You guys have all had a girlfriend who excited you beyond belief, but was occasionally impossible to live with, right? Perhaps you ladies have had similar boyfriends … Anyway, such a relationship is an excellent introduction to Italian motorcycles.
I must confess to having had a sneaking attraction to Guzzis since about 1980, when I spent a couple of weeks with a Spada, at that time the marque’s sport-touring model. I liked it enough to conclude that it was an exotic that, unlike most, might actually make sense as a daily ride.
Then came a Canadian, and indeed North American, distributor/dealer/manufacturer collapse. Only since the huge Piaggio concern has taken over the company in the last few years has there been a revival. So the line is again available in Canada, just in time to celebrate its 90th anniversary this year.
Which is a long way of saying that I’ve finally, 30 years later – good Lord – had another couple of weeks with a Moto Guzzi. This one was the Norge GT 8V, which roughly competes with a BMW R1200RT, Honda ST1300, etc. – touring stuff like heated grips, luggage, adjustable windscreen, and a comfy seat, combined with a sporty ride and demeanour.
The Norge (Norwegian for Norway) is so-named to commemorate Giuseppe Guzzi’s ride from Mandello del Lario, Italy to the north end of Norway in 1928, so it’s definitely an appropriate handle for a Guzzi touring machine.
It all looked and sounded good. Then when the Piaggio rep delivered the bike to me and I asked how to remove the bags, he said they were fiddly, don’t bother, just put soft bags inside.
Cue slight uneasiness …
LONG HAUL HAPPINESS
I left on a day-long trip to meet Editor ‘Arris and Costa in Bristol, Vermont, to start the 2011 annual CMG fall tour. That entailed a selection of entertaining roads through the Adirondack National Forest after crossing the border (unusually easy, as the guard liked the looks of the “Guzzo,” and wanted to talk bikes before he waved me through).
The Guzzi was great in the mountains; it’s hardly light at 257 kg (565 lb) but doesn’t feel anything like that except when heaving it off the side stand. It’s stable and solid, but also feels light and precise in corners, a good trick and an absolute joy on the twisty Adirondack forest roads.
Throttle and clutch are surprisingly light and easy to use, as is the brake lever, which provides excellent stopping power through Brembo calipers. The suspension is adjustable for preload at both ends plus rebound damping on the single rear shock, but the standard settings were fine for me and my luggage (I’m maybe a bit shorter than average, no doubt at least average for weight).
You always wonder a bit about Italian electronics, but everything worked fine during the CMG New England brew-pub tour. Three-level electric grips, yes. Electrically-adjustable windscreen, yes. Fancy dash readouts, from instantaneous fuel consumption to highest top speed achieved (oops!), yes. No problems at all.
The thing that surprised me above all else (not counting the reliable electrics) was how comfortable the Norge proved to be. I had two long days on it, from my home in Napanee to Bristol, Vermont and the returning home from Stowe, VT at the end (that was close to a nine-hour day thanks to exploring some new roads), and I was comfortable the whole way.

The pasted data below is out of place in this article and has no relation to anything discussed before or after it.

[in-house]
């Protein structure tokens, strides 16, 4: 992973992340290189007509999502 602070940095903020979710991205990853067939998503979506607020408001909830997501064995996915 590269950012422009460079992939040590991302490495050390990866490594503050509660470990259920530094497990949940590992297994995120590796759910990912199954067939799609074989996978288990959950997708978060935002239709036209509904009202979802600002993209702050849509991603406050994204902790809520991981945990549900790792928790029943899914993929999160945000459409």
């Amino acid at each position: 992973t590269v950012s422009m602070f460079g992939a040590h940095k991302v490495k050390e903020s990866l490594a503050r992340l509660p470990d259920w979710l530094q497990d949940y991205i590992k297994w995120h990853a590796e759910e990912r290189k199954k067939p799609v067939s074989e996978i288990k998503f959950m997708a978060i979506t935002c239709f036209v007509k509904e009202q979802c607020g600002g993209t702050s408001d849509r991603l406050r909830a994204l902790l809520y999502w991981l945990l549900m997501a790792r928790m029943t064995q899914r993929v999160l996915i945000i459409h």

I’d just spent several weeks riding a Honda Gold Wing and while I wouldn’t say the Norge was exactly Gold Wing plush, it’s still very comfortable and an excellent long-distance mount.
Height matters. I was quite comfortable even though I expected knee cramps from the fairly high pegs; didn’t happen, to my surprise. Costa is taller than me and he found the riding position accommodating, but giant-sized Editor ‘Arris found his knees up around his ears somewhere, and figures it would limit any long rides on the bike.
We were all delighted with the riding characteristics on the twisty and hilly roads of New England. The cool on-and-off damp conditions added to the challenge, but no matter what the road surface we all found the bike stable, comfortable, and strong as it got pitched into corners with varying speeds and amounts of brio.
The Pirelli Angel tires may well have been part of that – they certainly felt fine the whole way – and for sure the package was a treat.
Everyone was content to stay on the Guzzi as long as possible (‘Arris’ note about the footpegs aside) – it was absolutely predictable and easy to ride, plus the advantage in extremis of ABS – more Italian electronics that I’m glad to say none of us ended up needing to explore.
A big part of the attraction is the engine, which is a delight. It’s the new 1,151cc, eight-valve V-twin that pumps out 102 hp. Lots of go available at almost any rpm with a big but somehow friendly thudding vibration up to about 3,000. It gets progressively smoother after that, yet still the mirrors are remarkably clear at any speed. It’s almost like taking a big happy puppy for a run rather than riding a bike.
We had differing opinions on the fairing and dash set-up. ‘Is Editorship and Costa thought the fairing was moderately ugly, and that the dash looked old-fashioned. I on the other hand didn’t mind the fairing (loved it for the way it worked, actually; much better protection than you’d expect from a first glance) and thought the dash charmingly retro and easy to read. We’ll set that one aside for “personal preference” and move on.
One appearance thing we all agreed on was that the fairing hid too much of the engine. While admittedly the big V-twin does look a bit like a water pump, we all think that the mechanical bits of a motorcycle should be celebrated rather than hidden.
SO MUCH FOR THE EROTIC, NOW FOR THE ERRATIC